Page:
"The situation in Yemen is a dangerous one, and the President and his national security team made a decision to relocate military personnel from Yemen for that reason," White House Press Secretary Josh Earnest said.
"There continues to be ongoing security cooperation between the United States and the national security infrastructure of the Hadi government (of Yemen). That will continue to be valuable coordination," he said.
"The United States continues to have assets and resources in the region that will allow us to take steps where necessary to continue to apply significant pressure to extremist targets and to keep the American people safe. But it is true that coordination would be more effective if there were US personnel in the country," he noted.
"That is why the United States will continue to support the broader international community, as we pressure both sides to try to resolve their differences politically and to promote the kind of dialogue that's necessary to stabilise the country, to stabilise the central government," he said.
Responding to questions, the spokesperson said Yemen also remains a dangerous country for terrorists as well. "It is true that US officials had to relocate from Yemen because it's a dangerous country. But I'll tell you that, as of today, Yemen remains a dangerous country for extremists as well," he said.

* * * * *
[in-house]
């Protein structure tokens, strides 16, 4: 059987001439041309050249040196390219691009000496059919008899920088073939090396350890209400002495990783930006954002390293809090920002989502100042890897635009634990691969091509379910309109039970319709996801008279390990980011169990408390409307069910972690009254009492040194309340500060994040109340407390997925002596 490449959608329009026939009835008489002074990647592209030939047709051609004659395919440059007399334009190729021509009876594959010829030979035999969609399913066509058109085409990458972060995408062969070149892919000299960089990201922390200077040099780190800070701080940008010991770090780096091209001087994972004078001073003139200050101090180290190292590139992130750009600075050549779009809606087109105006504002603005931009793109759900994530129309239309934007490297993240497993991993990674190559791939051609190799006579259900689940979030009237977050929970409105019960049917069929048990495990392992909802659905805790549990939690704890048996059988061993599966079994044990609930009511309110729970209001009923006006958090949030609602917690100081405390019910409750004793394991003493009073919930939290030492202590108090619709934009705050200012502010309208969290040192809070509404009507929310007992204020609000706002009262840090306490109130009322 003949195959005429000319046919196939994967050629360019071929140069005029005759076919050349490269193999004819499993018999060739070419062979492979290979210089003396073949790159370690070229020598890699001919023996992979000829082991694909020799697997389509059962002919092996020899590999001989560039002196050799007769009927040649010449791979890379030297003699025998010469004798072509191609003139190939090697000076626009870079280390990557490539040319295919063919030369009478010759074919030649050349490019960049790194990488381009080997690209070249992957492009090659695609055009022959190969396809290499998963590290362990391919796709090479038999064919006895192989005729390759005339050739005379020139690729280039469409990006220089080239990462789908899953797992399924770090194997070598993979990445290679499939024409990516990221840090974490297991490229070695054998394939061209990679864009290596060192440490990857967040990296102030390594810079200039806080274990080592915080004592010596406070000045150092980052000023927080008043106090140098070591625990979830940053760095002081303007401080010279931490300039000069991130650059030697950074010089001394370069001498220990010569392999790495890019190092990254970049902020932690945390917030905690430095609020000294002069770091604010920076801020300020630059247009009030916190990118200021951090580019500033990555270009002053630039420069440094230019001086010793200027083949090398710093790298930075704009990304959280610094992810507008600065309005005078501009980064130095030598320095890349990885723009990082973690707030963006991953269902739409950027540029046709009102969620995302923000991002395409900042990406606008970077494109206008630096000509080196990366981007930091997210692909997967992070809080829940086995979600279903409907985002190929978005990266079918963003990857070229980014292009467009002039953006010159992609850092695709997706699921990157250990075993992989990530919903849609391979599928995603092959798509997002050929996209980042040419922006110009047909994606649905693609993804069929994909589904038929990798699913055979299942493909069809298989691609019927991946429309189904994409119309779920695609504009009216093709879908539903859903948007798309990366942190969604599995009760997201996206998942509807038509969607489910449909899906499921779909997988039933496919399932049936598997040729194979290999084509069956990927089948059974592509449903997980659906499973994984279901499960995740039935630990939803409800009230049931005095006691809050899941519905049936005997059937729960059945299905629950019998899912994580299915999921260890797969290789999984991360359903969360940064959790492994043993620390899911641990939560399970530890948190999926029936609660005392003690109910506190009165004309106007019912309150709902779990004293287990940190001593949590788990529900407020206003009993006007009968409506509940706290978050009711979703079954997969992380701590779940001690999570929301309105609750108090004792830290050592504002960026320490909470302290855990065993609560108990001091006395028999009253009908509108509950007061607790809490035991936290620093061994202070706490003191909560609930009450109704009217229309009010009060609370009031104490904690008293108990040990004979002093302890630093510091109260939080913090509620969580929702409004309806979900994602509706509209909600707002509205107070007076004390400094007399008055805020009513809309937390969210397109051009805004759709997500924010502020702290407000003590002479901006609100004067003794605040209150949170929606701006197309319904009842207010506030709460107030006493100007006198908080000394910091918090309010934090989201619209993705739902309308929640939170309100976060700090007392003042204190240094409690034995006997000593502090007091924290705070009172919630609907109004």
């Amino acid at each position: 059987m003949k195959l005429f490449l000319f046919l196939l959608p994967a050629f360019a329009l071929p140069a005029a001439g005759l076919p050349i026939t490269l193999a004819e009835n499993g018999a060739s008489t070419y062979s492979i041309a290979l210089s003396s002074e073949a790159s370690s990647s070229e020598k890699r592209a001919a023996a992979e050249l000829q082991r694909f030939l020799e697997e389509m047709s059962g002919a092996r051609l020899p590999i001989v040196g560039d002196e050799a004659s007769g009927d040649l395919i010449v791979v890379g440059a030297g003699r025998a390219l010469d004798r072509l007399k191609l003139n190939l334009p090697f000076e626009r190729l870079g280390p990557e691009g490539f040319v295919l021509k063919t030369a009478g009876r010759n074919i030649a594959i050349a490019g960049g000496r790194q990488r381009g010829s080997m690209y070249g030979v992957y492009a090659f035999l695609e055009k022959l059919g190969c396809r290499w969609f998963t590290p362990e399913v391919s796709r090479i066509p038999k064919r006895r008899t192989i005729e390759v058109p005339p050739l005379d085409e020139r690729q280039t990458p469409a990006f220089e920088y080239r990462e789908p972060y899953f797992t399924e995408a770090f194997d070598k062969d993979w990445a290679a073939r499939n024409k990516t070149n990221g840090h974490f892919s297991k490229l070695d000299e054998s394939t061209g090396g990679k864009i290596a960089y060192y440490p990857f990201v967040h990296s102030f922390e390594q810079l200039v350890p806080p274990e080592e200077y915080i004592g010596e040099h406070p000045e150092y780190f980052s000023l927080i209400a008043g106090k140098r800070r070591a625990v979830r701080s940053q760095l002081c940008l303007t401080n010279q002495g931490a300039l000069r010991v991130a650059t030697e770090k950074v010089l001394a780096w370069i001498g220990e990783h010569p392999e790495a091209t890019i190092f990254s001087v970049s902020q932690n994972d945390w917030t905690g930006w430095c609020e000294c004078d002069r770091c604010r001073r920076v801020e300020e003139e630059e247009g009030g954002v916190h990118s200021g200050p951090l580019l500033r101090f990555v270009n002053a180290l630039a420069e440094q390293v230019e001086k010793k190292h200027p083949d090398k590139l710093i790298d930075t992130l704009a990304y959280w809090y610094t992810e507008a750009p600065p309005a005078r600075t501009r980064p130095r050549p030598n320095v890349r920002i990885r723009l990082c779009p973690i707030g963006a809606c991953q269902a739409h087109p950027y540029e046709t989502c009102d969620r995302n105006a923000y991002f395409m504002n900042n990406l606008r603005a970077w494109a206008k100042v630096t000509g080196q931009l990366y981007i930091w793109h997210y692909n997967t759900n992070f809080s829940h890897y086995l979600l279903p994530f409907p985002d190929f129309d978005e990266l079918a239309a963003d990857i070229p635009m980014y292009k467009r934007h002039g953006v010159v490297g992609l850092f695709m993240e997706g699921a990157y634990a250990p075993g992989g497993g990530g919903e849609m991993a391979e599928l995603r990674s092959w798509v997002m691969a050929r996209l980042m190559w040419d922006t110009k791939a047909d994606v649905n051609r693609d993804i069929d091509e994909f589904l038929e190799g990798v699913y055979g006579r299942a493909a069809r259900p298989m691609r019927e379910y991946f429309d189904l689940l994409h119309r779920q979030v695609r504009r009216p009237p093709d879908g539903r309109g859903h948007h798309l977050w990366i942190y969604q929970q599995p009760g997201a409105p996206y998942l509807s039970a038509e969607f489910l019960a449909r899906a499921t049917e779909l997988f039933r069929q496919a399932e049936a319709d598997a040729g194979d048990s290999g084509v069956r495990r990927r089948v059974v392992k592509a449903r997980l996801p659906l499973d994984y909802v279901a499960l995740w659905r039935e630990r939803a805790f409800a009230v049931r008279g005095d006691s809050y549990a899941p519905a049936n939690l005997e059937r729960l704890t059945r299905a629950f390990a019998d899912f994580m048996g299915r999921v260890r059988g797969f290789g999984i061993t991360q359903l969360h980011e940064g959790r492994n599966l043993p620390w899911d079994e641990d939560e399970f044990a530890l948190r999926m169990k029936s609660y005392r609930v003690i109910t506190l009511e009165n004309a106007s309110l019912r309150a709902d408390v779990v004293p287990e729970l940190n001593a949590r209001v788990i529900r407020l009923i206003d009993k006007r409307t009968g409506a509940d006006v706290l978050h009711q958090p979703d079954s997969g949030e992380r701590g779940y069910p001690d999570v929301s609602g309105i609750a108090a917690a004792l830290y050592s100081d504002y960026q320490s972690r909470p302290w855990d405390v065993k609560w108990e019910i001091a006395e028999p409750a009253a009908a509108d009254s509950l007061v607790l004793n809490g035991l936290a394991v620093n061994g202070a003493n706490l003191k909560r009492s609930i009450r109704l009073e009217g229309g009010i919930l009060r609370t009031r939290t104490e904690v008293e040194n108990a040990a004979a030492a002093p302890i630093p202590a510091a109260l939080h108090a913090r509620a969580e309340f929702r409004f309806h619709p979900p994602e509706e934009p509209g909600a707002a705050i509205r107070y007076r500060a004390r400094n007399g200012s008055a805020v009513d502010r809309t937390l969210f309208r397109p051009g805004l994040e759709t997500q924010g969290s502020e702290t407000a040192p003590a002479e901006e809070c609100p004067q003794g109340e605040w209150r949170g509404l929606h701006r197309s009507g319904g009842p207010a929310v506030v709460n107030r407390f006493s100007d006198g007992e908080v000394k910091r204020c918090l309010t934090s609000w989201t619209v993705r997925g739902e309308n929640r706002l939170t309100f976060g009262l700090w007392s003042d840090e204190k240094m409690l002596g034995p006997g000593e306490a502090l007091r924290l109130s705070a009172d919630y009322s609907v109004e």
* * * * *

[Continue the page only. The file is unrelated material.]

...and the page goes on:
"The United States has demonstrated a capability to take extremists off the battlefield in Yemen when they pose a threat to the United States. Those efforts continue, and our capabilities to carry out those kinds of actions persist to this day as well," he added. "The case that we have made is that Yemen did serve as a template for the kind of strategy that we would employ and have employed to mitigate the threat from extremists around the world," he said.
In Yemen, the United States did, on occasion, take steps to remove some extremists from the battlefield. Those were steps that were carried out using US capabilities, but they were done in coordination with a central government and with national security forces inside that country, he said.
"Ultimately, our goal here is to build up the capacity of local countries so that they can assume responsibility for their own security situation, and that has both the effect of stabilising the country so that extremists can't use it as a safe haven to carry out -- to plot and carry out attacks against the West, but it also means that these -- that these countries can better provide for the security situation inside them, so they aren't vulnerable to extremist actions on their own," Earnest said.